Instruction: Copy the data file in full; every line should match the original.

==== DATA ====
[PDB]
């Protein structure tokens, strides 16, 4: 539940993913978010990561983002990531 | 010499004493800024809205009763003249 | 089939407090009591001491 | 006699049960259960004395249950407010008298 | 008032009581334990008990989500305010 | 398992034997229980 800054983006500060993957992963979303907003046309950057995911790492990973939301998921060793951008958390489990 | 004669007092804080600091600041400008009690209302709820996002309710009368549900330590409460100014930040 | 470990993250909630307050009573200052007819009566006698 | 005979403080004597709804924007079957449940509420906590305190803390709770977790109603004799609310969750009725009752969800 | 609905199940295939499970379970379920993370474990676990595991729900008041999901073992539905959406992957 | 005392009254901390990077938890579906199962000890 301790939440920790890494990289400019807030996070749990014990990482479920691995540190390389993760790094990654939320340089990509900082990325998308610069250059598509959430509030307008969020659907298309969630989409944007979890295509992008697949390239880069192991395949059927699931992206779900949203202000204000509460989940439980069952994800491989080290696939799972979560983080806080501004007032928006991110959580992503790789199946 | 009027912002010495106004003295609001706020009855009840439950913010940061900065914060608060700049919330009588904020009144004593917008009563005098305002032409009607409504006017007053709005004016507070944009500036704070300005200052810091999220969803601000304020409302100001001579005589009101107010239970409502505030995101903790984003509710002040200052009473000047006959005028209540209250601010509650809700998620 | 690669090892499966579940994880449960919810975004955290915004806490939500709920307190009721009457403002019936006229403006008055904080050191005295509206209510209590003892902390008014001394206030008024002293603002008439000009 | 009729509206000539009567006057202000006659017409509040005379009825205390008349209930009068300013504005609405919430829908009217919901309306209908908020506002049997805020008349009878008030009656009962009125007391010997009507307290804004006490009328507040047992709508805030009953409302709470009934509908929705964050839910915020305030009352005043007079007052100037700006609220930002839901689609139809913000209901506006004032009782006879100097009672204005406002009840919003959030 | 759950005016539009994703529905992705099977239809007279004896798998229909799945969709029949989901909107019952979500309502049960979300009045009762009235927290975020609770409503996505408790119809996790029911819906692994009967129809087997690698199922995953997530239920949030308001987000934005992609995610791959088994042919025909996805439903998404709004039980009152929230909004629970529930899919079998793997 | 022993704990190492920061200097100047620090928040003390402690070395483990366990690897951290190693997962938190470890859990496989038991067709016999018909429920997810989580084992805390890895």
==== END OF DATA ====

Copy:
[PDB]
């Protein structure tokens, strides 16, 4: 539940993913978010990561983002990531 | 010499004493800024809205009763003249 | 089939407090009591001491 | 006699049960259960004395249950407010008298 | 008032009581334990008990989500305010 | 398992034997229980 800054983006500060993957992963979303907003046309950057995911790492990973939301998921060793951008958390489990 | 004669007092804080600091600041400008009690209302709820996002309710009368549900330590409460100014930040 | 470990993250909630307050009573200052007819009566006698 | 005979403080004597709804924007079957449940509420906590305190803390709770977790109603004799609310969750009725009752969800 | 609905199940295939499970379970379920993370474990676990595991729900008041999901073992539905959406992957 | 005392009254901390990077938890579906199962000890 301790939440920790890494990289400019807030996070749990014990990482479920691995540190390389993760790094990654939320340089990509900082990325998308610069250059598509959430509030307008969020659907298309969630989409944007979890295509992008697949390239880069192991395949059927699931992206779900949203202000204000509460989940439980069952994800491989080290696939799972979560983080806080501004007032928006991110959580992503790789199946 | 009027912002010495106004003295609001706020009855009840439950913010940061900065914060608060700049919330009588904020009144004593917008009563005098305002032409009607409504006017007053709005004016507070944009500036704070300005200052810091999220969803601000304020409302100001001579005589009101107010239970409502505030995101903790984003509710002040200052009473000047006959005028209540209250601010509650809700998620 | 690669090892499966579940994880449960919810975004955290915004806490939500709920307190009721009457403002019936006229403006008055904080050191005295509206209510209590003892902390008014001394206030008024002293603002008439000009 | 009729509206000539009567006057202000006659017409509040005379009825205390008349209930009068300013504005609405919430829908009217919901309306209908908020506002049997805020008349009878008030009656009962009125007391010997009507307290804004006490009328507040047992709508805030009953409302709470009934509908929705964050839910915020305030009352005043007079007052100037700006609220930002839901689609139809913000209901506006004032009782006879100097009672204005406002009840919003959030 | 759950005016539009994703529905992705099977239809007279004896798998229909799945969709029949989901909107019952979500309502049960979300009045009762009235927290975020609770409503996505408790119809996790029911819906692994009967129809087997690698199922995953997530239920949030308001987000934005992609995610791959088994042919025909996805439903998404709004039980009152929230909004629970529930899919079998793997 | 022993704990190492920061200097100047620090928040003390402690070395483990366990690897951290190693997962938190470890859990496989038991067709016999018909429920997810989580084992805390890895």